Just looked at a skateboard shop online, this is still the case, bonkers, you're riding on gritty pavement, rounder bearings are of such insignificant improvement as to be nothing but a scam.
Keep it foolish...
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#6
I had a few sets of bearings from this guy and they have held up well.

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#7
OT grease removed from my rc bearings and a light lube used instead to lower friction....

Bearings are a faff to fit so don't go real cheap. Use the old ones as support to tap new in or proper tools, take care if using a socket as most have slightly rounded edges, easy to slip and damage the bearing.
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#8
^^^^^----- what Alkai said; sort of.....

ABEC is a tolerance control system that has no relavance to any application on bike suspension.
It will only make a difference in high speed applications, but is typically applied to things rotating like RC cars, skatebaords, rollerblades etc.... through a language techicality & sales patter.
The turbo reference was much closer to the mark - an ABEC 1 is perfectly suited to all of the above applications, bar the turbo.  Yet an ABEC 7 could collapse before the turbo reached 1/3rd of full speed.

The ABEC scale covers the allowable tolerance of all of a ball bearings dimensions, not just balls & races.
To contextualise the scale an ABEC 3 can have eccentricity of 0.005mm, whilst at ABEC 9 nothing greater than 0.0012mm is acceptable :o
Much more difficult to make a 9 than a 3, but equally redundant in detail when used over about 25% of it's travel in an MTB suspension link & in fact most applications below around 30,000rpm.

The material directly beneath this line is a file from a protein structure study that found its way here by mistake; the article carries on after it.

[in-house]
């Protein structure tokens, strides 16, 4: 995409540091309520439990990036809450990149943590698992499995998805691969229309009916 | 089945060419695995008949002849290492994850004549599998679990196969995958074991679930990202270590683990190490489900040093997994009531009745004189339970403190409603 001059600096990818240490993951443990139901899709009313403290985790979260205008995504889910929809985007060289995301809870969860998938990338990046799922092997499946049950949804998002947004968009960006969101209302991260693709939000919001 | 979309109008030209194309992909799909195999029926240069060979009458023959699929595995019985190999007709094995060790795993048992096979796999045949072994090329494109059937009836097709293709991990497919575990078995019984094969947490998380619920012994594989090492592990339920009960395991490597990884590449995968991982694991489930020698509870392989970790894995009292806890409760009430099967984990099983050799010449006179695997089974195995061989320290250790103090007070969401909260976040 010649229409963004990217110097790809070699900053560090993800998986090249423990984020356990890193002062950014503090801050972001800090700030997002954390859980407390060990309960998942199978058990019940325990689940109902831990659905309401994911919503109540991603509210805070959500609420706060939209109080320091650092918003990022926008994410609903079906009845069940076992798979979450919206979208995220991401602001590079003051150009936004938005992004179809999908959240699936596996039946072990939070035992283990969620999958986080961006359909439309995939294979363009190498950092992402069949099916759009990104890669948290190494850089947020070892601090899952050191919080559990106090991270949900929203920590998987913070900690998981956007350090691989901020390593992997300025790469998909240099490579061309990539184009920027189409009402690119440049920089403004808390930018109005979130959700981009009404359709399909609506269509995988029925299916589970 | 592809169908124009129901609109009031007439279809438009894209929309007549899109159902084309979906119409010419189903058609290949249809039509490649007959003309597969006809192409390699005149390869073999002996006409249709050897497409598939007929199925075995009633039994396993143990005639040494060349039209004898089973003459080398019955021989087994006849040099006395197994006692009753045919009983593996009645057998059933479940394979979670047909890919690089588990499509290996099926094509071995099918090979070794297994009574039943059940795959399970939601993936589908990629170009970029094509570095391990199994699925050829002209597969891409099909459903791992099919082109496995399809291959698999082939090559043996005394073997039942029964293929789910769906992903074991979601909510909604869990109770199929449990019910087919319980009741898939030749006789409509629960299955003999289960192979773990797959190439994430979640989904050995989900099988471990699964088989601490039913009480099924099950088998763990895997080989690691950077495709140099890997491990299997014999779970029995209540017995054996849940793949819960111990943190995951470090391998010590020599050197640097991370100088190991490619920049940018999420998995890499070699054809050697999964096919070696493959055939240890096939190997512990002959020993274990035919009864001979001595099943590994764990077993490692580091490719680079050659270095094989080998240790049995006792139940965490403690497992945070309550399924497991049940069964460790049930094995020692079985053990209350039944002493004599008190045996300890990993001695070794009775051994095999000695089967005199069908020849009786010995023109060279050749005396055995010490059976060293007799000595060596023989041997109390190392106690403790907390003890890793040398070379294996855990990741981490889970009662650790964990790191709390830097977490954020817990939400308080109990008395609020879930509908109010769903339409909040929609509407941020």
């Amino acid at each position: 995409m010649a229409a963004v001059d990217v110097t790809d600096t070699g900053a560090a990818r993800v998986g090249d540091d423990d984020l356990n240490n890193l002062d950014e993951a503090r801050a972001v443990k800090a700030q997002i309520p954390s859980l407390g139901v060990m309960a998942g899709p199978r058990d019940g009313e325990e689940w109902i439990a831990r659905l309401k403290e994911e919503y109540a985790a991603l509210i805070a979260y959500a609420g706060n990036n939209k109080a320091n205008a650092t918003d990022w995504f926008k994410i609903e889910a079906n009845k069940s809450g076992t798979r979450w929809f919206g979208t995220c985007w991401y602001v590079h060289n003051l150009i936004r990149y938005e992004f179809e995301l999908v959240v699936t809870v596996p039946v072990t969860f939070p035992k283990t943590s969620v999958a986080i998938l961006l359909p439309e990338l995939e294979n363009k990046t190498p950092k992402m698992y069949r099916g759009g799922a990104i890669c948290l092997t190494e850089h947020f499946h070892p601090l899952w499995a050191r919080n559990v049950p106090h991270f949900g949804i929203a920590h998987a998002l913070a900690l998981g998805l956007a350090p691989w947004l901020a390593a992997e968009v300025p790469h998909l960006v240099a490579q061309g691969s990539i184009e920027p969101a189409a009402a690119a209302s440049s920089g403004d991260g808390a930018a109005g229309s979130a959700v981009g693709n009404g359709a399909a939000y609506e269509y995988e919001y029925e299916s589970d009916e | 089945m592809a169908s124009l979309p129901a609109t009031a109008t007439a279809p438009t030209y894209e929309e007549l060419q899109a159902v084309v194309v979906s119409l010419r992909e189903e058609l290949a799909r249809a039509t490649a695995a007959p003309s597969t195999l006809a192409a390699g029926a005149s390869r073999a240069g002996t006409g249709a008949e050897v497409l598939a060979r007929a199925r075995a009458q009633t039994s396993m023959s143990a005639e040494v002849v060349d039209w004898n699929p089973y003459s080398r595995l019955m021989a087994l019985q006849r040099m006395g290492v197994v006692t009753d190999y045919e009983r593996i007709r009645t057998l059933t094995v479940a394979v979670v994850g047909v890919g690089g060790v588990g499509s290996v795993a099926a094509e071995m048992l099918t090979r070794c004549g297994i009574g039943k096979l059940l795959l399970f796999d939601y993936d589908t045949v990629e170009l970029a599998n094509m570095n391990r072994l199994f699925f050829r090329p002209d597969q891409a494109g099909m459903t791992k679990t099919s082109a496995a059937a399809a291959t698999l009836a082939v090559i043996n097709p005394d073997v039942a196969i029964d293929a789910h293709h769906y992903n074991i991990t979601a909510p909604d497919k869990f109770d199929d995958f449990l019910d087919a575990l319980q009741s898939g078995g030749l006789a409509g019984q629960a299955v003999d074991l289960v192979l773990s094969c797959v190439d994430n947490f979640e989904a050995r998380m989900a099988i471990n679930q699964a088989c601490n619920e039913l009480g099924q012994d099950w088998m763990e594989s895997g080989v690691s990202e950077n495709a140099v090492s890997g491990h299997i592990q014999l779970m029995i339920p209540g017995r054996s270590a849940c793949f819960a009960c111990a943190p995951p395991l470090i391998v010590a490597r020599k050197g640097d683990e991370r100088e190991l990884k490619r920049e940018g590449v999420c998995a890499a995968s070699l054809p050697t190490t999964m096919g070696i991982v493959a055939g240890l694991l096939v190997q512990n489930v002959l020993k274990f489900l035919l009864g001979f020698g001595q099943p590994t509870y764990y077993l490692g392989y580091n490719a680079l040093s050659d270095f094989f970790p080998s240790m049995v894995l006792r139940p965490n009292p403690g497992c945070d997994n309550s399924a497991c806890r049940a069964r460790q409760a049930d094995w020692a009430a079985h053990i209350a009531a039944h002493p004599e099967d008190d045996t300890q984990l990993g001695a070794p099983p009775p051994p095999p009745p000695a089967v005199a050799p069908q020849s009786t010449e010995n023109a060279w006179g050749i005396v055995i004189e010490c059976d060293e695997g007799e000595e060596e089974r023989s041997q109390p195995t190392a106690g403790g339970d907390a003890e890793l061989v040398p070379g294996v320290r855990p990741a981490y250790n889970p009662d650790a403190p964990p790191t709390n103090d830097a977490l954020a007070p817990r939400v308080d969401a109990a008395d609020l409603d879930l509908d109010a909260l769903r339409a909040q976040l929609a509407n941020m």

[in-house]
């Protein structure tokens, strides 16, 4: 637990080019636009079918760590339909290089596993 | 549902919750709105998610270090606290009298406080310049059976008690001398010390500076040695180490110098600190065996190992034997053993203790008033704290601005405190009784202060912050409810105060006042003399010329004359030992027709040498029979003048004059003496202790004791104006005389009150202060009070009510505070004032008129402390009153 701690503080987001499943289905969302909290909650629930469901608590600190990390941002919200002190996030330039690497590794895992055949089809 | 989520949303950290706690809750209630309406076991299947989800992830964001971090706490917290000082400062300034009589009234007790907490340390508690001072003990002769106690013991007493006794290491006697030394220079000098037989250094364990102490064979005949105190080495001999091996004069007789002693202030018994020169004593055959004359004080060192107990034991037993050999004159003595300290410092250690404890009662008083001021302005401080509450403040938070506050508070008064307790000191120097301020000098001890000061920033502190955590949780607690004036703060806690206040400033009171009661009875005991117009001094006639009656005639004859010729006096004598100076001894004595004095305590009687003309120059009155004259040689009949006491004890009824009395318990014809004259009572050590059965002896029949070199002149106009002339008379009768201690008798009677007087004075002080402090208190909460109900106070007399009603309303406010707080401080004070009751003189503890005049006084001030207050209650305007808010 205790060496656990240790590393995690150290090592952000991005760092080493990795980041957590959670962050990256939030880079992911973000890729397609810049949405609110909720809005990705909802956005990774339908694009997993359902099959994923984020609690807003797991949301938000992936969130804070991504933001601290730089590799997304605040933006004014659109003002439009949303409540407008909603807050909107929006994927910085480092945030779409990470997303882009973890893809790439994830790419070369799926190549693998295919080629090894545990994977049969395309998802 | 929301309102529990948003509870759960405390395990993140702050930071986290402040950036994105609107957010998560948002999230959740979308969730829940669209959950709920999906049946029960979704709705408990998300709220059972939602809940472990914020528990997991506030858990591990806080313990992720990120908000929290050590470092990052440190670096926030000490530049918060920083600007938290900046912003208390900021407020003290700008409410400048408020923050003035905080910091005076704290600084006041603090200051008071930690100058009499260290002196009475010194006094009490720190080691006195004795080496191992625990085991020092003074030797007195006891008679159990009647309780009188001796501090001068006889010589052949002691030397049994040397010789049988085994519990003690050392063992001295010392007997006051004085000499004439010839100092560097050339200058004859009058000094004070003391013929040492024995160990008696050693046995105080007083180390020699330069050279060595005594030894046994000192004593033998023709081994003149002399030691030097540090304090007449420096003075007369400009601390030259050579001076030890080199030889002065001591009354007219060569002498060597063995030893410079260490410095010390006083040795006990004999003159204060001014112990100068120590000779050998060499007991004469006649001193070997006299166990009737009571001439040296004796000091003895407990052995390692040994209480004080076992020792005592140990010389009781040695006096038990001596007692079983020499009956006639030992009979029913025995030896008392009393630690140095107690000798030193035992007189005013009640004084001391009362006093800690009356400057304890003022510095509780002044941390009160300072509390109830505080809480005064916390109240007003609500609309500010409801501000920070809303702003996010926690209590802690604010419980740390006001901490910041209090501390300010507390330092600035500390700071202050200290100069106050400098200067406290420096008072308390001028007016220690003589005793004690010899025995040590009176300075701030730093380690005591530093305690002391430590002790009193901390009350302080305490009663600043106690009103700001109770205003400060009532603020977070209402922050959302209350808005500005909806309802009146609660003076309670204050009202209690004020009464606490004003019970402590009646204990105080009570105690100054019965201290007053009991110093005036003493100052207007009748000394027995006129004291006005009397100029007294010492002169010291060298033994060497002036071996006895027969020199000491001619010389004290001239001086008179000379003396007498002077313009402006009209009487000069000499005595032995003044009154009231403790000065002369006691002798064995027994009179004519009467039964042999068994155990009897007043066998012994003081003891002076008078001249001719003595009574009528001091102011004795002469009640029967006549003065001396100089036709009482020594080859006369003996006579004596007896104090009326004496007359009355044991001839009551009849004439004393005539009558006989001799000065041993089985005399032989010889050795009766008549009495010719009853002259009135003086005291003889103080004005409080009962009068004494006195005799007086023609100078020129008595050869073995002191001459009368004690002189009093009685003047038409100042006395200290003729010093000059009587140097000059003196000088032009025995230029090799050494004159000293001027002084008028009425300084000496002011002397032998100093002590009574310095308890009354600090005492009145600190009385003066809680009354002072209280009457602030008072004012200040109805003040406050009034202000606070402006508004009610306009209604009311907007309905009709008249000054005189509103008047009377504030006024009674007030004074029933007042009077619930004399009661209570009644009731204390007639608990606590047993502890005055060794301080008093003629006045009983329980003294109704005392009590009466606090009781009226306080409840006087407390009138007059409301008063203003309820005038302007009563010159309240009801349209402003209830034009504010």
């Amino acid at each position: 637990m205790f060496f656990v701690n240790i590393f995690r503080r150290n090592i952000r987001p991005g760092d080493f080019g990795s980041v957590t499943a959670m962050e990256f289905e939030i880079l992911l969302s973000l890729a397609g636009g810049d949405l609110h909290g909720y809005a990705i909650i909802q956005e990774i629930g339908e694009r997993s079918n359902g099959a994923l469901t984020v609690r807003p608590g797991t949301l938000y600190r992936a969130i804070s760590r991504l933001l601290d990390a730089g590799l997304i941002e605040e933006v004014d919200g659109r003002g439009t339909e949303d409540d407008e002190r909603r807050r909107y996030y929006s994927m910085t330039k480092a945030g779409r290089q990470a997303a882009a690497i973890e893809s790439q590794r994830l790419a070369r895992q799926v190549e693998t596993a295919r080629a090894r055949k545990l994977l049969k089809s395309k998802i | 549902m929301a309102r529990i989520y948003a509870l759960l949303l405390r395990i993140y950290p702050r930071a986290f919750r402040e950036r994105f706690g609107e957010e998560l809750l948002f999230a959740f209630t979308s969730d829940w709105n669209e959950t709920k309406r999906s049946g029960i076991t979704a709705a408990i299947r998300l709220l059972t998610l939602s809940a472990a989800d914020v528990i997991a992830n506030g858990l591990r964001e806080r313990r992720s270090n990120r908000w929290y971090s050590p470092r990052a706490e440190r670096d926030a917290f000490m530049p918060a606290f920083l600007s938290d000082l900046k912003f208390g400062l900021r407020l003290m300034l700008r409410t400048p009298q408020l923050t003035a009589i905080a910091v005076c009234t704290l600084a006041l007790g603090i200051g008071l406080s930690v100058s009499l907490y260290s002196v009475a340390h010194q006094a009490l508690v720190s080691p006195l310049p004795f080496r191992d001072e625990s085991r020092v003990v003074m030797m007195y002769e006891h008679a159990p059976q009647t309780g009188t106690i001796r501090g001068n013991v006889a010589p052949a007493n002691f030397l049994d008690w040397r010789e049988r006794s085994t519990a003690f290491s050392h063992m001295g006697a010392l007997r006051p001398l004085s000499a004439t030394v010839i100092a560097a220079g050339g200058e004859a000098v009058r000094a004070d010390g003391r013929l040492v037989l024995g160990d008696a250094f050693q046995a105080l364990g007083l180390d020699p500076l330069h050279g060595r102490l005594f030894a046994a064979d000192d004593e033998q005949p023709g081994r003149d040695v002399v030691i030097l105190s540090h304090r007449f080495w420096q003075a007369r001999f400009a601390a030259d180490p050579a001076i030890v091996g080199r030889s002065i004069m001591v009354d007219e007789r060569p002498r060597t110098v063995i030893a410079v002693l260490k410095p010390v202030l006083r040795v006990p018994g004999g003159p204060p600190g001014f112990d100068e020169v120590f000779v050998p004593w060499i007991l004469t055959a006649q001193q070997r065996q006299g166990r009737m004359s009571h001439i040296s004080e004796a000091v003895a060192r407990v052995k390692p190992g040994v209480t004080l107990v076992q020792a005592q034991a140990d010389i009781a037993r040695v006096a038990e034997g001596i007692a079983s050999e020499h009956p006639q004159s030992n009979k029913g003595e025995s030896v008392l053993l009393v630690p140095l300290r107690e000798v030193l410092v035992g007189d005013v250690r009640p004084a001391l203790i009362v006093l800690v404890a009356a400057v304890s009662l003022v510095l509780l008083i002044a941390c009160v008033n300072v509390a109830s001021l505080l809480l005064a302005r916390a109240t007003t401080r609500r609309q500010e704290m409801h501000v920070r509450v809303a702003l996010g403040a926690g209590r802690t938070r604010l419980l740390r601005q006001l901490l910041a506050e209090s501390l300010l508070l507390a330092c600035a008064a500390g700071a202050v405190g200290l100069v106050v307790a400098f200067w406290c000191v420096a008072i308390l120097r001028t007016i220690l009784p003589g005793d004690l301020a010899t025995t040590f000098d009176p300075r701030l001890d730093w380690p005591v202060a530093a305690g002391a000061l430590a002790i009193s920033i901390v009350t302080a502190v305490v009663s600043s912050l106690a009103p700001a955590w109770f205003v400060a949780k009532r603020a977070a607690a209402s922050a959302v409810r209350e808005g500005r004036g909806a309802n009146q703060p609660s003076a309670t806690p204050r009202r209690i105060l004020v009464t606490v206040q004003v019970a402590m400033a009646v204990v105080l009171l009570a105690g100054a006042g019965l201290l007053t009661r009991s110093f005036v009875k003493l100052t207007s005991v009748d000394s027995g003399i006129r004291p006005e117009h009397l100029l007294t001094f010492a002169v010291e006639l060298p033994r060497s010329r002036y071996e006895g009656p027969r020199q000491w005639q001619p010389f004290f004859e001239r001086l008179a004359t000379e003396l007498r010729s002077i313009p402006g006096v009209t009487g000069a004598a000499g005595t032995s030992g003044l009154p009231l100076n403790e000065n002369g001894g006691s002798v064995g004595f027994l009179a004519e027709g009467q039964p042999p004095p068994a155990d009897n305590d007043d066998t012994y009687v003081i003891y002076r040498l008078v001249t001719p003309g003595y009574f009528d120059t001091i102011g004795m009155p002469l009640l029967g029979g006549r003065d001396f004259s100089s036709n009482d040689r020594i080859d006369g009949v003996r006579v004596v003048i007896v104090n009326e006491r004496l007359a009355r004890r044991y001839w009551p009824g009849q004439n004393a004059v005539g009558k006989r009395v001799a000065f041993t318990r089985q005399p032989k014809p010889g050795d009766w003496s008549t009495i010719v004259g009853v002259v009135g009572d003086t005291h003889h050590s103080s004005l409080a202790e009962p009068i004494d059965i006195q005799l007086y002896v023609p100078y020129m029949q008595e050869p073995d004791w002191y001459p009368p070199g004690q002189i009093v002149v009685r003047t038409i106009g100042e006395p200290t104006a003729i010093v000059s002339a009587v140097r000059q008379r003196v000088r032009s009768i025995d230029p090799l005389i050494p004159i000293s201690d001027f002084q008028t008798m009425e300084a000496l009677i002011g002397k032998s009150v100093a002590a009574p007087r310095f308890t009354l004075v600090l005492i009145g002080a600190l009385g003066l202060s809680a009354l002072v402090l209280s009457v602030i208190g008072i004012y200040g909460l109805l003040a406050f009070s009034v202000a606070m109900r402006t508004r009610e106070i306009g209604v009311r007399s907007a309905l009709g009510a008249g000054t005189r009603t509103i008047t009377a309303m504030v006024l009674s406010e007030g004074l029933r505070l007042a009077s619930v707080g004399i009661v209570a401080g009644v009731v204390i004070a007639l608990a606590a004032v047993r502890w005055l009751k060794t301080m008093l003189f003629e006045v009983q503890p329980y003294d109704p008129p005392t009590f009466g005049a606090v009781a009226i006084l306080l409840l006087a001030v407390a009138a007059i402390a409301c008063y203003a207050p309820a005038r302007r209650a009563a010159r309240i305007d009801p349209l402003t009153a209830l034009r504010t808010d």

The ABEC system does not cover materials or sealing.
Technically if you made a bearing with cheese races & cucumber balls & didn't seal it at all, but it was within allowable tolerances you could slap the relavent ABEC rating on it.  ABEC doesn't imply quality, there are many other factors to consider in bearings, but again little to none of it is relevant here Sad

Skateboarders prefer high ABEC bearings beacause they spin easier as they are usually filled with oil rather than grease..... & the salesman says they're "faster" :Smile

In short - "Enduro" bearings are fine for the application, but are likely to be of inferior quality than a bearing from a bearing supplier, because they are made for the purposes of mtb not turbo shafts or other high precision machinery.
The bearings from a bearing supplier should be suitable for the high end applications, applicable ABEC compliance is almost a by product of making the thing fit for it's designed purpose.
Therefore "ABEC" bearings & "MTB specific bearings" are cheaper than industrial bearing like SKF's or Koyo's.

Rest easy pilgrim Wink
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#9
Hmmm food for bearings... Ok, I know 2RS means two rubber seals, One per side of the bearing, What about LLB? Which also has two rubber seals? Is LLB better than 2RS? Or what!?!?  :Smile

Uh hang on just looked a bit further down the page I had been getting round to perusing...